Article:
I've been working in this industry for over ten years now, from freelancing to full time, to contracting and again freelancing and consulting. Believe me, I have been through quite a few not so pleasant experiences and I think that by sharing them you will see the whole picture of this design and tech industry.

1: Some people hire you to just take orders.

You might think that as a designer, people hire you for your creativity and also experience in user research, testing and designing soooo many freaking interfaces, but NOPE!

Once I had a contract at a company where I lasted only one month. I simply couldn't take it anymore. The owner kept arguing with me about everything that I was proposing. Imagine doing all this work, thinking about ideas on how the product should look, how to attract customers, basically how to make some money for this guy, and hearing all day every day "NO, NO, NO, NO, I know what the customer wants Dennis I didn't hire you for your expertise!".....Ma ma donna 

2.You need to shit creativity out of your butt every day

The company wants to make money so they hire a team that can help with taking the idea and transforming it into an actual product. Your role is to think about how this idea will look like and also how the user will interact with it. So most of your time you need to be creative, because you want to create something original, but not too original because it might scare the users away. 80-90% of your time you are thinking about solutions and answers, even to questions like, what should this button do and what colour should it have?!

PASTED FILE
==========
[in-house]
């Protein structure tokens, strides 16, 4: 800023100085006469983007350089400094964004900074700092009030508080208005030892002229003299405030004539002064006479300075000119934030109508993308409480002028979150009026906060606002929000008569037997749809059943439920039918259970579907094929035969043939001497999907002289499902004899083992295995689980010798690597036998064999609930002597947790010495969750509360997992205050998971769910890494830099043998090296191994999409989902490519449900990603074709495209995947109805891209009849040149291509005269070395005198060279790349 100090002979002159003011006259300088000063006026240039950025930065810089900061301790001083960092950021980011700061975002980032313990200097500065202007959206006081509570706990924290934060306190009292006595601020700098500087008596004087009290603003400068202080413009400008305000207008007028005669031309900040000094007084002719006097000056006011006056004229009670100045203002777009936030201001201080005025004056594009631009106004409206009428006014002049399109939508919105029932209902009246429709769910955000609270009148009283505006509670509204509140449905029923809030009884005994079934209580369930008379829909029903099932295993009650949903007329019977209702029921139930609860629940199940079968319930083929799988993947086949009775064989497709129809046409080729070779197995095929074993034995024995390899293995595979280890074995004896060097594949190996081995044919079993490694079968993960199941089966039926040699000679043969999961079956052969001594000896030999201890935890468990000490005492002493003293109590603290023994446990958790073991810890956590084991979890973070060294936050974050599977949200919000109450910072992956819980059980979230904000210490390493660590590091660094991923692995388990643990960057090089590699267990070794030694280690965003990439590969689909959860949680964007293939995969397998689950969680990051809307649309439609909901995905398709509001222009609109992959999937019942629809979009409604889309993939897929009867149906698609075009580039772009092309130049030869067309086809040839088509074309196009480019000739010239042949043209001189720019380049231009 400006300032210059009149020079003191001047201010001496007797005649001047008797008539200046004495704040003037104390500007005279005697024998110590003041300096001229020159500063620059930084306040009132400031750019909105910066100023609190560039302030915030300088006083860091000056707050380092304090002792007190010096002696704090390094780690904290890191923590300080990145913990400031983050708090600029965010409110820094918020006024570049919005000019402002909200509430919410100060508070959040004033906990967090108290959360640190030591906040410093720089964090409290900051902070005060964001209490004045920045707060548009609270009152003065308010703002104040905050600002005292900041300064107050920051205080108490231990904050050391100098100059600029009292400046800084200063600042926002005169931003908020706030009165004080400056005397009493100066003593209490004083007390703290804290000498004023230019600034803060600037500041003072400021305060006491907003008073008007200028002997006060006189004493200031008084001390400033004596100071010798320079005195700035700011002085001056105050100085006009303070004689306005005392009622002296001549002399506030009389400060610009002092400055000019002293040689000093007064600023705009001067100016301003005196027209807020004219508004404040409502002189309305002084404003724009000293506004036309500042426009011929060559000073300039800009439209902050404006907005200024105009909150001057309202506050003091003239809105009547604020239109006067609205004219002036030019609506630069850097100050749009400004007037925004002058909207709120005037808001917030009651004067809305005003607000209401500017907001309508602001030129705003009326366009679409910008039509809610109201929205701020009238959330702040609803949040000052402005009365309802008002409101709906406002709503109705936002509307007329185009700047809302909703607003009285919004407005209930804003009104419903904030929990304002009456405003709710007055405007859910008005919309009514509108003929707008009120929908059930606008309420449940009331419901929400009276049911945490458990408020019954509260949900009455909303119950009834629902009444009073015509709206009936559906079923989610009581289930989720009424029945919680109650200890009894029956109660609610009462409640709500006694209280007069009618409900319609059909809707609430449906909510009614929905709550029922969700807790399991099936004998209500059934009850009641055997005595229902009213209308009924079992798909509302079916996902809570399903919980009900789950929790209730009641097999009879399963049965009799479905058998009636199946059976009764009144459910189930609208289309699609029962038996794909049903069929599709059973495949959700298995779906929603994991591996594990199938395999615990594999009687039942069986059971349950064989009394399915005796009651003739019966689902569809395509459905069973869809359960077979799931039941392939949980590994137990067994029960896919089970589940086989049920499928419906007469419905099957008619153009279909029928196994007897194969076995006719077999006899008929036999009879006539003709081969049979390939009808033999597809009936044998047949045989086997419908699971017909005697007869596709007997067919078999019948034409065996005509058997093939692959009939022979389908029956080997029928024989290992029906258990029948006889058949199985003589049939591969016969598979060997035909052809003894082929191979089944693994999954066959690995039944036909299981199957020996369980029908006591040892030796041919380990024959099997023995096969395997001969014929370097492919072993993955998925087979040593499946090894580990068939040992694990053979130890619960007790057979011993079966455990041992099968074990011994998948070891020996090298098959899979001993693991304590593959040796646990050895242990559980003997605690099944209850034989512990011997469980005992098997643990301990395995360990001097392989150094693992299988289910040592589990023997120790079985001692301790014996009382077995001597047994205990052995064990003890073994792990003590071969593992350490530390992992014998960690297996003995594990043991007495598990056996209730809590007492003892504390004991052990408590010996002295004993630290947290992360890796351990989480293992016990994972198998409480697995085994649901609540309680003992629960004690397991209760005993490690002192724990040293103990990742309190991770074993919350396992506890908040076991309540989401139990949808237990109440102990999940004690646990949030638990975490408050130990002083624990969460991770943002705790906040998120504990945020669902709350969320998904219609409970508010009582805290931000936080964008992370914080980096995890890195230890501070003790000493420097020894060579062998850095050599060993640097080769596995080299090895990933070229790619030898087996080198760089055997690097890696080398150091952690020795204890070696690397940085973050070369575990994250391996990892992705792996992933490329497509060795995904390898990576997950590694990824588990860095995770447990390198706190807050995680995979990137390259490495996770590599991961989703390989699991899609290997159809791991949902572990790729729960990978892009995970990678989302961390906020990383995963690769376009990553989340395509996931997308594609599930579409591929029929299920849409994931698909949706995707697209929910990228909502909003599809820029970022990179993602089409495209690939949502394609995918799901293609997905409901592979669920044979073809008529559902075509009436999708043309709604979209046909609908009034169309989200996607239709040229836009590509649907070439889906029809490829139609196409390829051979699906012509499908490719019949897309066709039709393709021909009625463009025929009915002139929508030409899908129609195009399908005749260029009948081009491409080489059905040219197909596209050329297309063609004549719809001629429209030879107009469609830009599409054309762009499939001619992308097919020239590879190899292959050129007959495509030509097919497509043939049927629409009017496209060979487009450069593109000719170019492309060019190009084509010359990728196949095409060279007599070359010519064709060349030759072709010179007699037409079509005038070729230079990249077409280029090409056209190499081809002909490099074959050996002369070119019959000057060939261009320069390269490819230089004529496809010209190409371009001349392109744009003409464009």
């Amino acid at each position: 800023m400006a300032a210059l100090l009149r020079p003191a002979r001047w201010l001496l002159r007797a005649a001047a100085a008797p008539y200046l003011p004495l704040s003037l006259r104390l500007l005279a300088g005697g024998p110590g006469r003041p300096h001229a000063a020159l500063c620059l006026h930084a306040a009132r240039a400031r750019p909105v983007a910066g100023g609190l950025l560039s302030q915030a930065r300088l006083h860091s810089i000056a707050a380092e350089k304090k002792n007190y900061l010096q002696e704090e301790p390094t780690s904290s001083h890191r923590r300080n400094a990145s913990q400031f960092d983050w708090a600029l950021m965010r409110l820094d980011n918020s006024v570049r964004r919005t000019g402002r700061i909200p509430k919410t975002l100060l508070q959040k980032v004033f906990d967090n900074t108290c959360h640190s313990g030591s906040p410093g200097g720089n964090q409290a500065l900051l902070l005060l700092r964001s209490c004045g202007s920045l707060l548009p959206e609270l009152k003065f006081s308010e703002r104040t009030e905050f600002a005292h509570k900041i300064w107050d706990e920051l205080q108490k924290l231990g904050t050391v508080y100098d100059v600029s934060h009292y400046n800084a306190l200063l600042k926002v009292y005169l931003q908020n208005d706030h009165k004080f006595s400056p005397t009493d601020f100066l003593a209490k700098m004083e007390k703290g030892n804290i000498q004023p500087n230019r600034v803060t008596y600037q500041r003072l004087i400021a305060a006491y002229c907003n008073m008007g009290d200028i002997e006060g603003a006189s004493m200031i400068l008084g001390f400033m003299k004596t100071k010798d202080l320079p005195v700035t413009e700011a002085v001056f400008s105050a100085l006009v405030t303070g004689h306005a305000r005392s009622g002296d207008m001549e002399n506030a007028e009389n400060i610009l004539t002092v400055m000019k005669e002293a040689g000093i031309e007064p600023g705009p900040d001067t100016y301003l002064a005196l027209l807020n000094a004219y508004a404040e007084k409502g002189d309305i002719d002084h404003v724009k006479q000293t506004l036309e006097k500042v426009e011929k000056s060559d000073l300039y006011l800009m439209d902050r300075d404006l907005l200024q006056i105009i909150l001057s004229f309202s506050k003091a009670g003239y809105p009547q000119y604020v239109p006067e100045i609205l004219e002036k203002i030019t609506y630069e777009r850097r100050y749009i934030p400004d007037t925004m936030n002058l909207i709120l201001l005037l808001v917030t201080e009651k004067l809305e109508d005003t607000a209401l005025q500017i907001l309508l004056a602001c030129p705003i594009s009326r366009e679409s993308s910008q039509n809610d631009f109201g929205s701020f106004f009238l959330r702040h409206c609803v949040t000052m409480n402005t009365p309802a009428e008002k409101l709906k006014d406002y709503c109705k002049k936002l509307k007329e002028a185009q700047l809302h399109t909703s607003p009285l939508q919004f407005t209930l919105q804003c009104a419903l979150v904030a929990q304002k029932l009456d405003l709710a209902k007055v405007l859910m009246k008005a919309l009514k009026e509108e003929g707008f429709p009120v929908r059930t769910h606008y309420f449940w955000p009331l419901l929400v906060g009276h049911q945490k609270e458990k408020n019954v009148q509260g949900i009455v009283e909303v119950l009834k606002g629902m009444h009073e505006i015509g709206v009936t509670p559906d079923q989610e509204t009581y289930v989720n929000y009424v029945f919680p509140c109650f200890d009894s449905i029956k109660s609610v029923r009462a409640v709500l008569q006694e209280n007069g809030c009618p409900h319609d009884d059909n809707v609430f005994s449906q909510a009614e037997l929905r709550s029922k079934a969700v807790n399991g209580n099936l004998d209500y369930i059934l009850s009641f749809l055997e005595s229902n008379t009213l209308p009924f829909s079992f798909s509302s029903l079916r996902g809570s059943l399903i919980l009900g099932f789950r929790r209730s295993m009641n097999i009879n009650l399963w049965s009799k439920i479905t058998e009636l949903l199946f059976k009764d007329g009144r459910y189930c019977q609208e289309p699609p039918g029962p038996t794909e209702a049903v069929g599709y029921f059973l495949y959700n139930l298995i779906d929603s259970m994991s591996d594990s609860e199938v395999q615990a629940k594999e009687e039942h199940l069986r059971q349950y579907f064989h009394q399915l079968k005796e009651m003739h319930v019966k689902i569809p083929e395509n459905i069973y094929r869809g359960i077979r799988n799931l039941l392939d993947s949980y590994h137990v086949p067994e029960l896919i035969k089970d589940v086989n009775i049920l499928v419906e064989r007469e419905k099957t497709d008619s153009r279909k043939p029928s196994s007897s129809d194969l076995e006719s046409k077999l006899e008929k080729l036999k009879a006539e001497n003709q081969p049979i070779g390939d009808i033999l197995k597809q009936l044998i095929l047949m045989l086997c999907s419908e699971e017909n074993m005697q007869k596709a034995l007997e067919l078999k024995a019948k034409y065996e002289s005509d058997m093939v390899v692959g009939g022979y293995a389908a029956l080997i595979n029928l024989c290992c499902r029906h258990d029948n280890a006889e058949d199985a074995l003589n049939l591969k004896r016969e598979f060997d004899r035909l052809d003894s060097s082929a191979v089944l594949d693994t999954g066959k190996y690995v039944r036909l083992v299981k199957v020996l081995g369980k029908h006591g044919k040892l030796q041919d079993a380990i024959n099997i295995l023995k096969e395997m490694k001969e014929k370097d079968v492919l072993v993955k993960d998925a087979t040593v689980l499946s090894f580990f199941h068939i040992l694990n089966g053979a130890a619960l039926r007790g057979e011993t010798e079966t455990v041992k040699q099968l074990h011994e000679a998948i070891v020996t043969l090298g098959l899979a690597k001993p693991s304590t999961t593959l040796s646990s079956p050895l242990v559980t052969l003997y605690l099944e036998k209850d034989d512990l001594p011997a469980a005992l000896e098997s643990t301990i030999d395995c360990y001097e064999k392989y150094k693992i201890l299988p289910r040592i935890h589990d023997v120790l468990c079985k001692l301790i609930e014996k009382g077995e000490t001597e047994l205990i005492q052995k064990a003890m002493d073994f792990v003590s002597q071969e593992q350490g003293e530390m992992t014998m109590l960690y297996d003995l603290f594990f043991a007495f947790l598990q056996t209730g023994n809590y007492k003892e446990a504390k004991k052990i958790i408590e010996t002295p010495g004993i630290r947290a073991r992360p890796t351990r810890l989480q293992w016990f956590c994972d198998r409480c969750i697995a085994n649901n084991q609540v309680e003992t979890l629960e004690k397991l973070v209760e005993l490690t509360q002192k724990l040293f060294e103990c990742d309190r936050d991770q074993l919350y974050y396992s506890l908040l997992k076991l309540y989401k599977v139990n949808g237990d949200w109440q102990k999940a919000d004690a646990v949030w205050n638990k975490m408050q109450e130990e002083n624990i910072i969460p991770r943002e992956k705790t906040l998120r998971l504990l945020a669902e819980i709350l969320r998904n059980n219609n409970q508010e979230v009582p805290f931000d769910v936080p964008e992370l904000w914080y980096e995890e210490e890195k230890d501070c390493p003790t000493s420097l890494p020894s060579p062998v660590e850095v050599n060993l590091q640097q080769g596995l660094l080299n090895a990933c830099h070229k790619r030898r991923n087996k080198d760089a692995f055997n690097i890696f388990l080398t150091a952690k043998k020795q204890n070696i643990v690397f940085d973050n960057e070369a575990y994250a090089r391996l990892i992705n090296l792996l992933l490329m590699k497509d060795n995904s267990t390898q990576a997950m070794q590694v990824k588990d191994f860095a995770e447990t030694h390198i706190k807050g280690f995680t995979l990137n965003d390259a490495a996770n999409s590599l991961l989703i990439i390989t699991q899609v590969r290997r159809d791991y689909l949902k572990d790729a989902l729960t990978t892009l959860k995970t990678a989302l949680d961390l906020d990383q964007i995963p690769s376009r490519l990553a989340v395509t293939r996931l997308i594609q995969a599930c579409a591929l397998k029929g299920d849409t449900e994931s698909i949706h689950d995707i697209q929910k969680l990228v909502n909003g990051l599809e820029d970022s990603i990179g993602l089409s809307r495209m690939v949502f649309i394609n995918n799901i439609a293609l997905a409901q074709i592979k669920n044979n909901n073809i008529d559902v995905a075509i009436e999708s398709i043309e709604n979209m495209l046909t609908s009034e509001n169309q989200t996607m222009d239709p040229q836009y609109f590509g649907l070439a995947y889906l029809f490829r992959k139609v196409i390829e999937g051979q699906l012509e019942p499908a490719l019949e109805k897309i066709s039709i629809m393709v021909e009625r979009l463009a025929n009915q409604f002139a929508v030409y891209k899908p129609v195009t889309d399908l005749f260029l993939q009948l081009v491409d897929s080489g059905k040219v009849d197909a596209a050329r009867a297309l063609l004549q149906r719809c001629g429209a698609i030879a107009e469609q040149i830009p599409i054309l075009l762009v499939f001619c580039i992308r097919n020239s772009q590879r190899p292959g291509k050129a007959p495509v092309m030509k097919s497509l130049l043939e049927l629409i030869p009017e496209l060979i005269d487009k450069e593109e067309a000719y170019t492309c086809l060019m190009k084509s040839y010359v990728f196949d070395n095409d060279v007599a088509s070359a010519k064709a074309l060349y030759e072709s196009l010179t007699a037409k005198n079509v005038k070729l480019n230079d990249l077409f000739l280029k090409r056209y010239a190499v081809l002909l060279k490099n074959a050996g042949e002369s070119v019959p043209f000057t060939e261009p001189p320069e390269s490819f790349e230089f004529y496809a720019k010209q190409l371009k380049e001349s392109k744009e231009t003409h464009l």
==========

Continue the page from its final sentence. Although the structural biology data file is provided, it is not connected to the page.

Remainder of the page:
3.Babysitting developers

I've only met a couple of developers in my entire life that understood my designs from the beginning and used their logic in order to develop a product with my designs. Most of them need further confirmation on how the product will function, they keep asking for stuff that is already there at their disposal, they need to be spoon feed all the time, and this is quite frustrating because I think most of the time they do it on purpose anyway. Nevertheless, the way it works is that we need them and they need us so love it or hate it, for now, we need to learn how to work together.

4.People don't know what you are doing

My parents still don't know what my job is. I am not going to even mention my grandmother and grandfather. But even people my own age or younger, especially those people that do not work in tech, look at me like I am an alien. 

Every single time I have to explain like:

THEY: What do you do?

ME: I am a UX/UI designer

THEY: Ok...

ME: I am like the architect but I do blueprints for websites and apps and stuff


ME: I draw dots and circles and rectangles in paint.

THEY: OK, I get it now....wait but how do you make money doing that?

Jokes aside I think that even with the negative points, being a UX/UI designer it's still an amazing job, way better than most out there, and if you learn to cope with these bits, as in any other job, then you learn to enjoy it and even discover nice companies that value your input. 

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